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  • Property industry confidence levels maintained around previous record highs in the latest ANZ/Property Council Survey, but affordability concerns are increasing
  • For the second quarter in a row, housing supply and affordability topped the key problems lists, according to the survey of 874 respondents before the most recent lockdowns
  • A 78 per cent of firms operating in the residential sector now expect price gains over the next year with 30 per cent of respondents expect interest rate rises over the next 12 months
  • The Property Council’s latest office occupancy survey showed activity fluctuated between weekly peaks and troughs

In fresh data obtained prior to the latest outbreaks, property industry confidence levels maintained around previous record highs, but affordability concerns are increasing.

The results of the latest quarterly ANZ/Property Council Survey found that national industry confidence was at 139 points, the third-highest level since the survey began, with a score of 100 considered neutral.

For the second quarter in a row, housing supply and affordability topped the key problems lists, according to the survey of 874 respondents.

Seventy-eight per cent of firms operating in the residential sector now expects price gains over the next year; while on the construction front a net balance of 52 per cent expect construction to expand over the coming year.

An increasing number of firms now expect higher interest rates over the next 12 months. In the latest survey, 30 per cent of respondents expect interest rate rises, up from 15 per cent in the March survey.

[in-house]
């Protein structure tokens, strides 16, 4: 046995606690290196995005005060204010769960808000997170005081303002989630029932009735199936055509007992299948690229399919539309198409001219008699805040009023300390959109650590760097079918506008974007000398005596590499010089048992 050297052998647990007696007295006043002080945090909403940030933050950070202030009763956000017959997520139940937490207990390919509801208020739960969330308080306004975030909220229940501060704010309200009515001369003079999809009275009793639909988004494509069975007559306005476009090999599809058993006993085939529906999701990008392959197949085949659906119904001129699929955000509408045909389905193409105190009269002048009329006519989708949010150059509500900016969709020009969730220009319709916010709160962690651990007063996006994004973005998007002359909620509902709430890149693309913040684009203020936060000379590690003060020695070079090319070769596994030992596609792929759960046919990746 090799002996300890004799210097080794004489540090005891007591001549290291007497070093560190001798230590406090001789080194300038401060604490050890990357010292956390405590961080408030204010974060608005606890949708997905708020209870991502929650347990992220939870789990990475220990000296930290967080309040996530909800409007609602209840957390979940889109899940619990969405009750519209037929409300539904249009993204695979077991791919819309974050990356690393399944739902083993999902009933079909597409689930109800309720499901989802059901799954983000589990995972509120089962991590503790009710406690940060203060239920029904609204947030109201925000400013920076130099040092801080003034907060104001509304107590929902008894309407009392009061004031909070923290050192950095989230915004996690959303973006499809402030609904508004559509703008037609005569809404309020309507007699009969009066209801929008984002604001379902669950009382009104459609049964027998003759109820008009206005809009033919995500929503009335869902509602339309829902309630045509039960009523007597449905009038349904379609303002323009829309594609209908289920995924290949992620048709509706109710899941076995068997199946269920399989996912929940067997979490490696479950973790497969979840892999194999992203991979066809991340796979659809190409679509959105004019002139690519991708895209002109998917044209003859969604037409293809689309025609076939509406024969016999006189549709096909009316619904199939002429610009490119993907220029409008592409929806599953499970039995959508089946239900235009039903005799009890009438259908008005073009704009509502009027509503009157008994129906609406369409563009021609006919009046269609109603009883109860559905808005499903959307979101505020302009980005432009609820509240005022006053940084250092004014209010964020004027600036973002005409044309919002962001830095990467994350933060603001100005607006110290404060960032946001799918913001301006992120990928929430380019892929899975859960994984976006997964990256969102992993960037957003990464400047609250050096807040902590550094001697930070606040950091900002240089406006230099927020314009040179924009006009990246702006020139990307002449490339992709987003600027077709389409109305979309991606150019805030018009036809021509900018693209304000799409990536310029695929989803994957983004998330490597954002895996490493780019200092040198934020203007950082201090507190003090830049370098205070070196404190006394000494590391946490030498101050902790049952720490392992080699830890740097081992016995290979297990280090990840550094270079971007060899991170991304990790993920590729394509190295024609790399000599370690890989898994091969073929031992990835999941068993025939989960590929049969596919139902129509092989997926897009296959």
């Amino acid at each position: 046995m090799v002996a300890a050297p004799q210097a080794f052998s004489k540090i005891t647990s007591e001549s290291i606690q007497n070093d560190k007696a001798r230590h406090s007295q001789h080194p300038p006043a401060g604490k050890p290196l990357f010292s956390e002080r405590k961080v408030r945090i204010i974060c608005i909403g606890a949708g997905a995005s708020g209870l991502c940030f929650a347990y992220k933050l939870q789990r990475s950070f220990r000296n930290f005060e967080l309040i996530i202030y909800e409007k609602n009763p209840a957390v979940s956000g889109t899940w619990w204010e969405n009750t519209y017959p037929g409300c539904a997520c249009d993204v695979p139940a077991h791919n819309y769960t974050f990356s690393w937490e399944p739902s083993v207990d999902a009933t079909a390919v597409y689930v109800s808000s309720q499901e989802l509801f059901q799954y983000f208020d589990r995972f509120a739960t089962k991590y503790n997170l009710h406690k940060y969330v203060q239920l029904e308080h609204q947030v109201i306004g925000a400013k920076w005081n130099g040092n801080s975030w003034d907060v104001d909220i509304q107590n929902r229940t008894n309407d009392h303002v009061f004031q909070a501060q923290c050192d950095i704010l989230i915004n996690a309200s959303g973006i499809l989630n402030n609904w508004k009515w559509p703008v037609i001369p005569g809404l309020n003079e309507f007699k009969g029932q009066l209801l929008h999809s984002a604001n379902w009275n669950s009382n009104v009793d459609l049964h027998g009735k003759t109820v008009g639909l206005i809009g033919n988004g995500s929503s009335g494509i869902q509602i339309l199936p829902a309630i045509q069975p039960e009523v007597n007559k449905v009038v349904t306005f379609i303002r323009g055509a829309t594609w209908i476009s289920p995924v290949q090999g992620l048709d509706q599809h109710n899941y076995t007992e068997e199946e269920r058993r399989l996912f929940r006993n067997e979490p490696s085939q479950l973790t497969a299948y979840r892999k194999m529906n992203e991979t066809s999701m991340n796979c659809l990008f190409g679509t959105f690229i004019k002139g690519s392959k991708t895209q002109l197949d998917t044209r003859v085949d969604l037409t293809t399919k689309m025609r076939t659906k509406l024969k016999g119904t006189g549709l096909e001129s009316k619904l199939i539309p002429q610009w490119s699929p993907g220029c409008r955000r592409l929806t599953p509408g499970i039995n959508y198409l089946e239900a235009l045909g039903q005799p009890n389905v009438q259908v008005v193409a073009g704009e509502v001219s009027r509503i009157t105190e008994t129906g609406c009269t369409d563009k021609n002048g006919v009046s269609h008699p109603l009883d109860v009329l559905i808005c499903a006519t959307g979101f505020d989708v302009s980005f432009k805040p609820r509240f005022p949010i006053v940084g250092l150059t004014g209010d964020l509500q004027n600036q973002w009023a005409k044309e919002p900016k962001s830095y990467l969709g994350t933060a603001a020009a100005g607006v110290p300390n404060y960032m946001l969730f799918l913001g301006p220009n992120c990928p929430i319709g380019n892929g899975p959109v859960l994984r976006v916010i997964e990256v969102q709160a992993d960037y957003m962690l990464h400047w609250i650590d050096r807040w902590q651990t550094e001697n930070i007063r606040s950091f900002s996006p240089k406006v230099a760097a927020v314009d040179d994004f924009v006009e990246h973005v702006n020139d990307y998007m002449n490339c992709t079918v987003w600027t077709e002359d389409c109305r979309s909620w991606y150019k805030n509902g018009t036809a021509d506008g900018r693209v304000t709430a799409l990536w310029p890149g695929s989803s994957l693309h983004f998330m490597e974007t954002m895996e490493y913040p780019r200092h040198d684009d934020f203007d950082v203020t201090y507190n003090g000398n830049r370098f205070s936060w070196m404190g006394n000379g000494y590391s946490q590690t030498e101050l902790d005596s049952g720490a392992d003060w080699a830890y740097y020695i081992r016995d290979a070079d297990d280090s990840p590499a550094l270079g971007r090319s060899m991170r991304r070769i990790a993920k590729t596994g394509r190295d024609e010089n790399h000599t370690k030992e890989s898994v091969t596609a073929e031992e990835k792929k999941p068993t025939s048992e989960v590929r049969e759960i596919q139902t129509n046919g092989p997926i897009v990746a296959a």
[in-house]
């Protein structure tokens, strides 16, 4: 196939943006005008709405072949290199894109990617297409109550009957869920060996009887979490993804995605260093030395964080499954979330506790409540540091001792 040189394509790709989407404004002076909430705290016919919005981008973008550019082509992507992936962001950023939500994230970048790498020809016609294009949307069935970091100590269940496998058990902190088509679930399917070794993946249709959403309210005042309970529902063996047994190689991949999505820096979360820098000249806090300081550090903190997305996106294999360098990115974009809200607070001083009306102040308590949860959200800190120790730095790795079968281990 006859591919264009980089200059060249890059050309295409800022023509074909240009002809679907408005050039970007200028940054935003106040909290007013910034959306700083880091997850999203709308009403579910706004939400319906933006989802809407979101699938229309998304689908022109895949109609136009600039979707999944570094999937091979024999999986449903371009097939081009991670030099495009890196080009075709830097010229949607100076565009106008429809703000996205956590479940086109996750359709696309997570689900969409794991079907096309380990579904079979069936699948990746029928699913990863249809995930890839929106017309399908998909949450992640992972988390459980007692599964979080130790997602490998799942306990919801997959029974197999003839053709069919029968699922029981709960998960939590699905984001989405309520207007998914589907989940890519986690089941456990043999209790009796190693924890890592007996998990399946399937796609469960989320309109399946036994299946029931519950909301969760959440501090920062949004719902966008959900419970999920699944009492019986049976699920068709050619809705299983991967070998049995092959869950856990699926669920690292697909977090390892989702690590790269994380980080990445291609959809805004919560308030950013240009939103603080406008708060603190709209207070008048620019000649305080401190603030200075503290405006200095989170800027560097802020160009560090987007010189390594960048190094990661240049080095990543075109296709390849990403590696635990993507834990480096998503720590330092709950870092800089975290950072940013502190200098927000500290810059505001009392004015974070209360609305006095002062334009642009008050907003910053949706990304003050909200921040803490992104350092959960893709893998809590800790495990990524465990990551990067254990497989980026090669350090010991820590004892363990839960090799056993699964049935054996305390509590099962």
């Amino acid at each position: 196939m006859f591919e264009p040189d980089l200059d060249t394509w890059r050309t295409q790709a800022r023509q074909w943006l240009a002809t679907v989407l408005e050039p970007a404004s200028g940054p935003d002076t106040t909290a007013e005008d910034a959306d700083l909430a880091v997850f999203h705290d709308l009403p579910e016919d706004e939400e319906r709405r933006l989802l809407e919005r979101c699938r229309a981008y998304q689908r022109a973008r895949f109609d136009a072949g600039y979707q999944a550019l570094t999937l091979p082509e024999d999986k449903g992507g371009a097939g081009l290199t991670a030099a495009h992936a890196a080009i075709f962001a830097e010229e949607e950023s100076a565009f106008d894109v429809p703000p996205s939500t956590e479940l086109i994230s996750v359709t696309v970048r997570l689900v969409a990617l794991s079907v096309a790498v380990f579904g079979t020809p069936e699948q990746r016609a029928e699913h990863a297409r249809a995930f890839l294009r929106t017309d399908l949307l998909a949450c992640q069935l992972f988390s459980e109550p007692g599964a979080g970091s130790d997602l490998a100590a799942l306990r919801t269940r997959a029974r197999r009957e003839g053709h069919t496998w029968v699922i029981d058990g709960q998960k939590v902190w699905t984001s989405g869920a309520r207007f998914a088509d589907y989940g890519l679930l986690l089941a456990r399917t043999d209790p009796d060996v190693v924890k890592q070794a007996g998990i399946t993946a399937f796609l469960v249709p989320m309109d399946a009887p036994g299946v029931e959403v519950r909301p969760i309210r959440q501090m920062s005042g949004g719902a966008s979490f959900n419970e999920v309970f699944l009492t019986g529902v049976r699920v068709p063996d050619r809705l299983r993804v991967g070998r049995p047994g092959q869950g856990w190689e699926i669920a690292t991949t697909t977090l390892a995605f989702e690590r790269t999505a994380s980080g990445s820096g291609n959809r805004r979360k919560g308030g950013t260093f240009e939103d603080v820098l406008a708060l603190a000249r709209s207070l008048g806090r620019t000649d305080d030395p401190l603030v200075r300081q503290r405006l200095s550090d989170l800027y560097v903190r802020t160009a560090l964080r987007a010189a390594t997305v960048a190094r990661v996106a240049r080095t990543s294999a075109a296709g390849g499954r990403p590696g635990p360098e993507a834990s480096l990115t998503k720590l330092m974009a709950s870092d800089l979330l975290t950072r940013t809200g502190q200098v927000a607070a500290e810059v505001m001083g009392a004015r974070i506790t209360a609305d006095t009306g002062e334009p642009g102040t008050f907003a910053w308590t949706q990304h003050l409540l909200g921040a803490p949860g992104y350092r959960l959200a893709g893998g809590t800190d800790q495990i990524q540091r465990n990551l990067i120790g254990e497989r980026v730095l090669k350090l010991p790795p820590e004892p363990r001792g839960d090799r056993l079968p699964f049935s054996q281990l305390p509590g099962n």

Australian office capital growth expectations increased over the June 2021 quarter but remains in negative territory at -10 index points.

The Property Council’s latest office occupancy survey showed activity fluctuated between weekly peaks and troughs, with office occupancy on the quietest day of the week is on average only 58 per cent of the occupancy achieved on the busiest day.

Property Council Group executive of policy & advocacy Mike Zorbas said the property sector was doing the heavy lifting to drive Australia’s economic recovery.

“As Australia emerges from the current lockdowns, the property sector will again be essential to our economic prospects,” he said.

“Policymakers need to be looking at new ways to stimulate housing supply, our capacity to supply apartments in coming years and to support new job-creating opportunities.

“The survey results have found that housing supply and affordability have solidified as the key area that industry participants want the Federal and State governments to focus on for recovery.”

Mr Zorbas said confidence remained high since the May 2021 Federal Budget’s national growth and job predictions were better than expectations in prior quarters, but he cautioned about home affordability.

“Poor supply is the enemy of housing affordability. We need to be investing in the right infrastructure, fixing housing affordability, reforming archaic planning systems, phasing out stamp duty, getting zoning right and investing in social housing,” he said.

“As a country we need to find more effective ways to make planning systems efficient and we encourage National Cabinet to consider National Competition Policy style incentives to help make it happen.”

ANZ senior economist Felicity Emmett said the survey shows that confidence remains buoyant.

“A strong outlook for economic growth across the country, a very large pipeline of residential construction work and solid expectations for property prices are all supporting this confidence,” she said.

“While new COVID restrictions are concerning, previous brief lockdowns have shown how resilient the economy and labour market is, suggesting that the outlook for the property sector is likely to remain very positive.” 

National capital growth expectations for the industrial sector over the next 12 months decreased by five index points to 36 index points, while 64 per cent of respondents believe hotels, tourism and leisure sector will continue to be the most impact by the pandemic.

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